LIVELIHOOD:When did you open your business? Was there anything specific that prompted you to start your business at that moment?
Doug Motel: In 2006, my wife and I had a baby and decided to move out of Manhattan. I soon realized that I would have to create my own job here because the commute [to the city] became too much for me, so I opened Site Optimized here in Rosendale in 2007.
Being able to create a job for myself helping people tell their stories through the internet is really a good use of my background as a playwright and actor. Internet marketing is really just storytelling – you’re telling a story about your business. As both a storyteller and someone interested in technology, web marketing coaching is a really good match for me.
LH: What makes your business unique from competitors?
DM: My passion is teaching people how to do a lot of this for themselves. I have an understanding of the social media content people are most interested in from both a human and technology perspective, so that’s something I can guide people toward the best practices of.
There are other Search Engine Optimization and social media companies in the area, but they either cater to larger businesses or they do not offer one-on-one coaching and training like I do. We focus on small businesses. Also, I have been doing this longer than anyone else just because of age! I started making websites in 1995.
LH: How would you like to see your business grow?
DM: I love speaking and doing trainings in-person and online, and would love to do more of that. I have also developed some self-study courses that people can take, so they can download training videos onto their tablet, desktop, or phone.
LH: What is your favorite part about what you do?
DM: Interacting with people, making them laugh and then hearing them say, “Wow, I had no idea about that short-cut in Facebook (or Instagram or Yelp or whatever)!”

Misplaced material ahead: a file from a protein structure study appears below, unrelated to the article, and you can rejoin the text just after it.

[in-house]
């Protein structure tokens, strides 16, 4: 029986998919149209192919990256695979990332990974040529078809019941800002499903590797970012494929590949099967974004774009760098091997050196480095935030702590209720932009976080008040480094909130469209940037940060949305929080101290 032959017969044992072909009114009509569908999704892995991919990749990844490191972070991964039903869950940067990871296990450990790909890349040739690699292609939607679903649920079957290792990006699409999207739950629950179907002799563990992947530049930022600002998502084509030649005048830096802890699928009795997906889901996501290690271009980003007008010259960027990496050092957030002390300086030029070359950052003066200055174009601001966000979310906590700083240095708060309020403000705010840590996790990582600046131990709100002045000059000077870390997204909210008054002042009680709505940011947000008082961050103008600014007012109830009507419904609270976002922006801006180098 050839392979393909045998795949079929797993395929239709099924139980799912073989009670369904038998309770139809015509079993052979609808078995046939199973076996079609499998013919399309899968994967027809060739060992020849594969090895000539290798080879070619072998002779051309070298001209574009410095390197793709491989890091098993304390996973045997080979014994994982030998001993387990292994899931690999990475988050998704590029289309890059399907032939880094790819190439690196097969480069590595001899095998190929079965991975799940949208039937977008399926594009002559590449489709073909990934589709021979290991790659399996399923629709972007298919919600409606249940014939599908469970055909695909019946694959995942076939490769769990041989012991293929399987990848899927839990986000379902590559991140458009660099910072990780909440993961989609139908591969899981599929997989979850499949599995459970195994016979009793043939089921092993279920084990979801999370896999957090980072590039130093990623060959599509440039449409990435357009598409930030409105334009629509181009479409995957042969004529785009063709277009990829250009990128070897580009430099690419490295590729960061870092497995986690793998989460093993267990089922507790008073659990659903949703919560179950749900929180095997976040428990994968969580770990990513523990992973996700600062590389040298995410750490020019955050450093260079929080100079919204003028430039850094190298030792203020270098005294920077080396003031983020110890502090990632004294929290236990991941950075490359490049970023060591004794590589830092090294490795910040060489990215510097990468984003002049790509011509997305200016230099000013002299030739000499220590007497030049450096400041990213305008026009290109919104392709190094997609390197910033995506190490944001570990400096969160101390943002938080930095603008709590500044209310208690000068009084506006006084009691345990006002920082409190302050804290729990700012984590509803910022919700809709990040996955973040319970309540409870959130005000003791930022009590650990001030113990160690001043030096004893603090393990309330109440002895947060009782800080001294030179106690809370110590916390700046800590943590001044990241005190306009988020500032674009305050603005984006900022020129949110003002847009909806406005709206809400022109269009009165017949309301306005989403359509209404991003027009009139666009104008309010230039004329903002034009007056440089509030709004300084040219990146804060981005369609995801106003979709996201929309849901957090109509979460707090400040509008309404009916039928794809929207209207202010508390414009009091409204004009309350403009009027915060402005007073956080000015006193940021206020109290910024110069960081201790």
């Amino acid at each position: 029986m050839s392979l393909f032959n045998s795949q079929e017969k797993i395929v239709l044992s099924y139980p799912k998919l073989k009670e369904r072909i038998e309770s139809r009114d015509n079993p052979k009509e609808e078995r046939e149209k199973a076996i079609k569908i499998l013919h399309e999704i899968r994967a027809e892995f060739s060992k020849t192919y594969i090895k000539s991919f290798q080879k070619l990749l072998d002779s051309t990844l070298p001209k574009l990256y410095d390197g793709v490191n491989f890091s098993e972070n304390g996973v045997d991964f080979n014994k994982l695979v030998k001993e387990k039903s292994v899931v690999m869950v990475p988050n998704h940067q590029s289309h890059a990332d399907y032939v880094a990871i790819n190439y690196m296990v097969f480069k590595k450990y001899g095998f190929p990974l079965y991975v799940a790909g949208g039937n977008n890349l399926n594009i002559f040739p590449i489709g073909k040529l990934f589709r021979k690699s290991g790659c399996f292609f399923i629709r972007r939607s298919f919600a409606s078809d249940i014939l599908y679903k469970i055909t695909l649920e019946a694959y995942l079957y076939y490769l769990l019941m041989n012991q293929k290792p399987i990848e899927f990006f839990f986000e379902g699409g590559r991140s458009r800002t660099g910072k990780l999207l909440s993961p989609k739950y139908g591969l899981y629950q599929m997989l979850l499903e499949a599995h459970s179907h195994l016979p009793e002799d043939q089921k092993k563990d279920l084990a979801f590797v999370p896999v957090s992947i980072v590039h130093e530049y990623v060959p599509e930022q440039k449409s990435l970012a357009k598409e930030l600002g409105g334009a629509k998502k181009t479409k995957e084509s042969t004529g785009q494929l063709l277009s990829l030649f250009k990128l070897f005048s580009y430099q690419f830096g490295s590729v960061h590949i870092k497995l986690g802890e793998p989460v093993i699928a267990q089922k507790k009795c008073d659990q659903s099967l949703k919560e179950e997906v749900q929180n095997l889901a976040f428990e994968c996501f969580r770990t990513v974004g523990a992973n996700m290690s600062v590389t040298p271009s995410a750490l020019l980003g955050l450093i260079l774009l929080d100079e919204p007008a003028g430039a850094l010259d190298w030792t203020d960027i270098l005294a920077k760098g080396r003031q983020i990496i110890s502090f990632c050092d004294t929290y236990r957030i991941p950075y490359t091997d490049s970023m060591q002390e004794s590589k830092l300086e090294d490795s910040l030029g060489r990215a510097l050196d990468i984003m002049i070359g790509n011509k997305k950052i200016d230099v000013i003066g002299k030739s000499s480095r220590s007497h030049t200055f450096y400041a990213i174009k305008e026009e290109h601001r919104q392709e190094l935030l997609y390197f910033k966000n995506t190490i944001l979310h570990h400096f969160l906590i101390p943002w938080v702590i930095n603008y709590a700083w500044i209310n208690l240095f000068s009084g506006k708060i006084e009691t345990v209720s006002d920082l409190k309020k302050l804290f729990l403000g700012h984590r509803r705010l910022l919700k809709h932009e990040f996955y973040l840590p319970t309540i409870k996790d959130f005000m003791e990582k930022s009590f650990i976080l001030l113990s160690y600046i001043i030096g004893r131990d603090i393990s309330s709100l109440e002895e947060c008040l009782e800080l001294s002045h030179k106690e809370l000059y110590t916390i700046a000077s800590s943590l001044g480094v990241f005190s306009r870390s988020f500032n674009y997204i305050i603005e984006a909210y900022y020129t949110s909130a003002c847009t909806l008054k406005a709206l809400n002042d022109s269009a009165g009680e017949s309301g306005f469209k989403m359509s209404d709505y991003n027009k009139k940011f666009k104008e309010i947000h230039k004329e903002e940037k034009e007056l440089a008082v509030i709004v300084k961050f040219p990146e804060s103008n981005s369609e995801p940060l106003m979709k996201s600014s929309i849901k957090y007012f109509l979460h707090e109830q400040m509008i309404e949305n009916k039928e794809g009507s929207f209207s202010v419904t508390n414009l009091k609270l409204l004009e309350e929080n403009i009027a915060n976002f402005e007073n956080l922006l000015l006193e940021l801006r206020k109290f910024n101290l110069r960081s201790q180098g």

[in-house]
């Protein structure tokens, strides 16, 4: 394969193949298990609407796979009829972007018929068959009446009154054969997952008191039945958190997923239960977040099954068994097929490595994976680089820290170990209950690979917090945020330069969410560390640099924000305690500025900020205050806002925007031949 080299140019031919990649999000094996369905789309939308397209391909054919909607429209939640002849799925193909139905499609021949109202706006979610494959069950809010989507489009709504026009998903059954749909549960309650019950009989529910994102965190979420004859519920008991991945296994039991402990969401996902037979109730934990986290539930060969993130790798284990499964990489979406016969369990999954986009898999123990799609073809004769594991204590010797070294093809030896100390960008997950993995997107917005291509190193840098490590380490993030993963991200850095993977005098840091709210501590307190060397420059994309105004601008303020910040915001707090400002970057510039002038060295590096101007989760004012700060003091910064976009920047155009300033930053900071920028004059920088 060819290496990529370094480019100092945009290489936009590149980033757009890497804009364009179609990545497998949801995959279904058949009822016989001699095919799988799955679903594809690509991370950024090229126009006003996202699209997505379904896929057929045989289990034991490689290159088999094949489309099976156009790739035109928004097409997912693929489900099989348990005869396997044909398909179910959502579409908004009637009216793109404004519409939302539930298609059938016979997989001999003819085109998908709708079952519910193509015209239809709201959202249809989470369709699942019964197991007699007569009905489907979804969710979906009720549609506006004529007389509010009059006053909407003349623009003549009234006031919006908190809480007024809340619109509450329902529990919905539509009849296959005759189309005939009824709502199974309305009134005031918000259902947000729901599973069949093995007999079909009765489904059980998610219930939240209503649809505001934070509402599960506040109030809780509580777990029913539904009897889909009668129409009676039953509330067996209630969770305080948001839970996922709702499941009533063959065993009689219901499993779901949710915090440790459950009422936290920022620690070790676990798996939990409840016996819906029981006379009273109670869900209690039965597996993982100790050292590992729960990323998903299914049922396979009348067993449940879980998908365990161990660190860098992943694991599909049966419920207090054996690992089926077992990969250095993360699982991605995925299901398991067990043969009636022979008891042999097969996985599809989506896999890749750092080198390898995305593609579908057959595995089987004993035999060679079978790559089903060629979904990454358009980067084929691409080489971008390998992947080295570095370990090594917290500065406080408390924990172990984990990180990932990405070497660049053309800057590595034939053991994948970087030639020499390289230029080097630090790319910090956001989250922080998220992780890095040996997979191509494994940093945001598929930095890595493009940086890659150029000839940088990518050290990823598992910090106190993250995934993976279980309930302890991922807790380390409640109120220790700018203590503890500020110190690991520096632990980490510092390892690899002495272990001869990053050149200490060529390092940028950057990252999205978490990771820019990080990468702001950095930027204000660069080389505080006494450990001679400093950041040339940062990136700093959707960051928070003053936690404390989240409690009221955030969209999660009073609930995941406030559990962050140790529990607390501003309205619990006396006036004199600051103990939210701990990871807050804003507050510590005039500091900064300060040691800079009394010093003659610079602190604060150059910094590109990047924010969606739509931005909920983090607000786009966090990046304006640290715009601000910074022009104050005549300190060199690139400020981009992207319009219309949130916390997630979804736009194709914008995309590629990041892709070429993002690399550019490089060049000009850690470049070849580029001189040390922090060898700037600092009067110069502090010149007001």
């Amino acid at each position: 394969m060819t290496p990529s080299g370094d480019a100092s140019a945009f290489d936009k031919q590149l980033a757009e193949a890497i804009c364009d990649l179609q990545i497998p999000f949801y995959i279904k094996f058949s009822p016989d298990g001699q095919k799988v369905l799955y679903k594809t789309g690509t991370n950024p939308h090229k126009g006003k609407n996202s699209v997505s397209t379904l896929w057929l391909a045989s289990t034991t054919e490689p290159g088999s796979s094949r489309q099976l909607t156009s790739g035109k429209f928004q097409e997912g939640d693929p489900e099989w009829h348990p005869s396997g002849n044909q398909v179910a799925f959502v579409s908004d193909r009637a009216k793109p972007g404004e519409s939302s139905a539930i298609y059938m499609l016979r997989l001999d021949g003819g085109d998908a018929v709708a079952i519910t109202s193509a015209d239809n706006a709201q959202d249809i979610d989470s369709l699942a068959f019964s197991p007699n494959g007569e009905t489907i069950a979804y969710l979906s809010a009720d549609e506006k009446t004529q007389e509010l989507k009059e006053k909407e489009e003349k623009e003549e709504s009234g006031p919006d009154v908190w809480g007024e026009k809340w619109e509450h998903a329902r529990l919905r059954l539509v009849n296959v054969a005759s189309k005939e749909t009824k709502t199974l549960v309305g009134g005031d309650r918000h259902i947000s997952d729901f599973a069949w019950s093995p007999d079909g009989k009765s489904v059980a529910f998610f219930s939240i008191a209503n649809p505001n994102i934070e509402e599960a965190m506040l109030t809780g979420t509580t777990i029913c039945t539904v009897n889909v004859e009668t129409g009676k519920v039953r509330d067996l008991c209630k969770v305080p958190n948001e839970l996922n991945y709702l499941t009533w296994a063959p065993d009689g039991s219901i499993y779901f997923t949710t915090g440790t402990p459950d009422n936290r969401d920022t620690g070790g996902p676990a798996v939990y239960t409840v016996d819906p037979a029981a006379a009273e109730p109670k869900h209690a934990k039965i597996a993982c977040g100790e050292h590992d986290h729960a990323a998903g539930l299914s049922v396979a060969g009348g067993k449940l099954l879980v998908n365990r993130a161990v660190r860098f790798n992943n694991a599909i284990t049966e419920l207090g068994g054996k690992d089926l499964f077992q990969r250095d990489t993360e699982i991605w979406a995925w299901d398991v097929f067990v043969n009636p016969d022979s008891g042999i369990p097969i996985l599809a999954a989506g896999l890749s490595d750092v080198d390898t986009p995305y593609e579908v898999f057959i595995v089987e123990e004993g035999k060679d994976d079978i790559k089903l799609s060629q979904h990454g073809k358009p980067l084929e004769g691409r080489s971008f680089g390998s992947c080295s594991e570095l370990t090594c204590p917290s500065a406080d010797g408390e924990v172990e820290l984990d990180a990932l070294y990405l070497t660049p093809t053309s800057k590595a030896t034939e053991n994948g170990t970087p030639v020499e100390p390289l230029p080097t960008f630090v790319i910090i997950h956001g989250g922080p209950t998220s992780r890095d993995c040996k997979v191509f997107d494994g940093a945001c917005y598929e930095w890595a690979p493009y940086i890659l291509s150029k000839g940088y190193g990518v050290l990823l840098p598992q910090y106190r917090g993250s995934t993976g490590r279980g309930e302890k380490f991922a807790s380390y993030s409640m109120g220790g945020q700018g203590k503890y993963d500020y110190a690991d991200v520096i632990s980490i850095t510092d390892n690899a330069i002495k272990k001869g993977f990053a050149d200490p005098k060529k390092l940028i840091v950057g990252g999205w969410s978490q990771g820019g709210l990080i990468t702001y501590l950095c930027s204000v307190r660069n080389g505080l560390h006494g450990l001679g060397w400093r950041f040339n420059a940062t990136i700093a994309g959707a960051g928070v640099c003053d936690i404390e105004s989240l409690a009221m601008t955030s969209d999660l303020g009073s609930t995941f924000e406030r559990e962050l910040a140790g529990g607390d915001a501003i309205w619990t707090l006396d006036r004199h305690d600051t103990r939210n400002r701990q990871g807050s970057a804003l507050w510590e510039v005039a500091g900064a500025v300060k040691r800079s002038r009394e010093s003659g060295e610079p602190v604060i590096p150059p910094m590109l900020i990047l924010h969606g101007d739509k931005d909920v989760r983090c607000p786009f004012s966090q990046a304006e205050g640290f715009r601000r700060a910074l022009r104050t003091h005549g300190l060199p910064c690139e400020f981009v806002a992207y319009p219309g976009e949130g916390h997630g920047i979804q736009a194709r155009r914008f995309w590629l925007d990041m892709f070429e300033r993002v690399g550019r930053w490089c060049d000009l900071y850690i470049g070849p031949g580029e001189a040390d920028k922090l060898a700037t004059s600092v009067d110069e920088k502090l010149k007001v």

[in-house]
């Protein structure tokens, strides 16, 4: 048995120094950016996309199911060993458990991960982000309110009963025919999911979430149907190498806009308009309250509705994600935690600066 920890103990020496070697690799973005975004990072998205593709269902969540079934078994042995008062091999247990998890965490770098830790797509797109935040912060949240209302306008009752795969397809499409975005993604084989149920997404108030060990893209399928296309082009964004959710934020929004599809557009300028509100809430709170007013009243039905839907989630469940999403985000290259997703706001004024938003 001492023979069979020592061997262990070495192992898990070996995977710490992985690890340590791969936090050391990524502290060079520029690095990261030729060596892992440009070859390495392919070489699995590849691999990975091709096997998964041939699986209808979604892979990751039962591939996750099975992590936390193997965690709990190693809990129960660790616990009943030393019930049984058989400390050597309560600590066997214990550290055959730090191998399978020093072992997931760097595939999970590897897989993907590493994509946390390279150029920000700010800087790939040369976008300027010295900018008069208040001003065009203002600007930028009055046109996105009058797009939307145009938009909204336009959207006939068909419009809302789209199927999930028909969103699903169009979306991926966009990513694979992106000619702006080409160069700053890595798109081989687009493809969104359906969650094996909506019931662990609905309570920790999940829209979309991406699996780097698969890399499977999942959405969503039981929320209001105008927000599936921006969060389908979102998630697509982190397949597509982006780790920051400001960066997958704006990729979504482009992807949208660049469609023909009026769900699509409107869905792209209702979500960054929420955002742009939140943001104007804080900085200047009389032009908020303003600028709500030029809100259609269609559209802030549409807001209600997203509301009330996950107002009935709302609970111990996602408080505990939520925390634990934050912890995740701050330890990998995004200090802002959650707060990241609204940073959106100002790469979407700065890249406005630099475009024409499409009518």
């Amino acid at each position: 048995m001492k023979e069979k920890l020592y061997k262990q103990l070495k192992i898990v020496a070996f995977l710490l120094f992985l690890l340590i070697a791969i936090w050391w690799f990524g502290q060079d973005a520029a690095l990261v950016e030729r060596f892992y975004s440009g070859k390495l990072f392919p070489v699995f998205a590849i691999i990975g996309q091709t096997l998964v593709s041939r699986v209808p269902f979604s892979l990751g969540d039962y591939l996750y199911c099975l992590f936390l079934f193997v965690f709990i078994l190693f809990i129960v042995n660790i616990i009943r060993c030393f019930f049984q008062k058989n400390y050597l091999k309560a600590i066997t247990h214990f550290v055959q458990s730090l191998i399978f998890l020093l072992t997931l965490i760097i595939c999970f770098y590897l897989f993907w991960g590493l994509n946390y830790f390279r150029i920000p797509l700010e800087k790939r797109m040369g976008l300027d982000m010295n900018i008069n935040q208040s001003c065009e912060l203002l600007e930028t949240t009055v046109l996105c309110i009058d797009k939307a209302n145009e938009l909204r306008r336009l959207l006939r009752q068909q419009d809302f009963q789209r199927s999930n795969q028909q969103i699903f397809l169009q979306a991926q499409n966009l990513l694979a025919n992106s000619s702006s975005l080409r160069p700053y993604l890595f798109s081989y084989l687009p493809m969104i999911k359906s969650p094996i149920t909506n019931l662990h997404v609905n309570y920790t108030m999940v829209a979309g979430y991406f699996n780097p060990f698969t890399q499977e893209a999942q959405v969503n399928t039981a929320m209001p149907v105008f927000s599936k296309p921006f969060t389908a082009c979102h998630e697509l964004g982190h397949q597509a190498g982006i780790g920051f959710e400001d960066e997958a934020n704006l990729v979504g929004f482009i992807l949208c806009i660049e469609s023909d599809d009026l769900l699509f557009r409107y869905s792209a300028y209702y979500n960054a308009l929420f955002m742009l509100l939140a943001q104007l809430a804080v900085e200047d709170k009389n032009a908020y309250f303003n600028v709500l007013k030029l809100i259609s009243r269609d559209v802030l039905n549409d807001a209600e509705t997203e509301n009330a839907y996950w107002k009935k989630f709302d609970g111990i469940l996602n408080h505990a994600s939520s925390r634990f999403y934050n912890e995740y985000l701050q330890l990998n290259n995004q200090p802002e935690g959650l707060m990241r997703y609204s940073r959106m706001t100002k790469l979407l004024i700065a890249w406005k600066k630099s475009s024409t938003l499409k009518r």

LH: How does your business fit into the larger movement to revitalize the Hudson Valley?
DM: I am the author of 101 Marketing Tips for Tourism and tourism is the new important economy here in this region, so I feel I have a lot to offer.There’s something about the tourism industry that I find really interesting; I’m from Atlantic City, New Jersey, which is a resort town, so tourism and recreation is where I come from.
Any tips you can share about tourism marketing?
One tip from my book for helping local tourism is to make sure that you keep using a keyword phrase [about your business] that matches the research people are doing. For example, if the research shows that people are typing in “Bed and breakfast Ulster County,” make sure you use that phrase when you are headlining a press release, titling a YouTube video or building a Facebook page. Be sure you liberally use those keyword phrases, because that is how you get found.
LH: What measures do you and your business take to support local economy?
DM: My wife is always directing our purchases to local, I have been privileged to hire some terrific local talent for various freelance needs, and have also hired interns from SUNY New Paltz. I am honored to have trained a number of local people to do this type of marketing and then go out and get work doing it.
LH: How have you been using Currents in your business? And/or how do you plan to use them?
DM:I accept partial Currents for everything, except purchasing my book or e-learning tools on my website. I am about to use Currents to place an ad in Country Wisdom News, but most of my spending has been for non-work related needs and it has been great! Some businesses I use a lot are Dawn’s Dog Boarding, Dawn’s Natural Cleaning Products and Creekside Acupuncture, which have all been very helpful. And of course, I spend at The Big Cheese. One of the main reasons I wanted to become a member of The Current is that it keeps things local and in the community. Electricians, acupuncturists, natural cleaning products, food… it’s really amazing.